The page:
Given these risks, we view Bitcoin as a speculative vehicle, but not an investment. The price of the token may continue to rise if more and more speculators join the bidding; however, there is no valid methodology to ascertain its value. Therefore, we do not recommend purchasing Bitcoin, or any of the cryptocurrencies as investments.

On the other hand, we view cryptocurrencies themselves and the blockchain technology that undergirds the currencies as incredible developments that could revolutionize finance. Bitcoin and other cryptocurrencies address a number of inefficiencies and potential problems with government-backed currencies as they exist today.

All of the developed countries carry very high levels of debt relative to the sizes of their economies. For instance, Japan’s debt level is over 2.5 times the size of its economy. Governments typically debase their currencies to repay debts by printing money. Unlike with Bitcoin and certain other cryptocurrencies which limit their supplies by design, the supply of dollars, Euros and Yen is not limited and is controlled by the central banks. Therefore, a credible cryptocurrency could serve as a store of value in a world where governments could be tempted to weaken their own currencies to pay their debts.

It is also very expensive to process payments in the current environment. Visa, MasterCard and American Express have built incredible businesses processing payments; however, their fees are high especially for smaller purchases. For instance, Visa charges 1.5% plus $0.10 for each credit charge transaction. The rationale for the fee is to ensure that the money for the transaction is sufficient to cover the purchase. This verification role is not necessary in the cryptocurrency world since blockchain itself has validated that a holder of cryptocurrency actually owns that value. Therefore, frictional transaction costs would decrease to much lower levels.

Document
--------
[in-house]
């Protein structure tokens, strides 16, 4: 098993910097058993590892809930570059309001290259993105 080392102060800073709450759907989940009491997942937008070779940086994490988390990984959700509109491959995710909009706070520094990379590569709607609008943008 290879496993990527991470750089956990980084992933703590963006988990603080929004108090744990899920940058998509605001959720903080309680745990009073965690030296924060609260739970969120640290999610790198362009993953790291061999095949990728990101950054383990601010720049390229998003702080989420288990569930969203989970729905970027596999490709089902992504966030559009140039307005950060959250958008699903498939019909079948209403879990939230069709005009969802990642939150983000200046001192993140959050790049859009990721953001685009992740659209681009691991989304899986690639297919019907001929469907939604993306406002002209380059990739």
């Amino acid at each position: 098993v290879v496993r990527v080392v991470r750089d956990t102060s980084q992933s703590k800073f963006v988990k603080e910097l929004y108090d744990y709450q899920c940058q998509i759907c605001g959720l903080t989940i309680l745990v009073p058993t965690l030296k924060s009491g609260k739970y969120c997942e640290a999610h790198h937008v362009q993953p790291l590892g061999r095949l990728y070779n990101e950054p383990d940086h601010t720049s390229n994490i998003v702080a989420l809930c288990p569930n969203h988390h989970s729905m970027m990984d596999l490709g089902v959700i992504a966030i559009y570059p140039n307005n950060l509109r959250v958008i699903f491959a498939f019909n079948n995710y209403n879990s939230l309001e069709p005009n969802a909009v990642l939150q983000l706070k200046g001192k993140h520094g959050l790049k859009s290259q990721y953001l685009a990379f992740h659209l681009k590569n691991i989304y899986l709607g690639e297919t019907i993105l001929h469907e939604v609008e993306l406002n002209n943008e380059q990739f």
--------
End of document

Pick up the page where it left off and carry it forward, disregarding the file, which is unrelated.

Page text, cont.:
Blockchain ledgers can apply to many different arenas beyond currencies. Any financial security such as a stock or bond, could be sold through blockchain technology to reduce frictional costs. Blockchain could also be used to sell physical goods. For instance, WalMart is operating a pilot program to apply blockchain technology to trace Chinese pork and Mexican mangoes from their source to the grocery store. This technology may help track food borne illnesses in the future.

Blockchain and the cryptocurrencies are in the early stages of their development. We do not have a guess which cryptocurrency will dominate the market and how these currencies will co-exist with government-backed money. However, the financial resources and intellectual capital directed to their advancement ensures that the pace of change will be rapid. While we view the current Bitcoin explosion as a speculative frenzy, we are excited to see how the technology evolves and hope to take advantage of investment opportunities as they mature.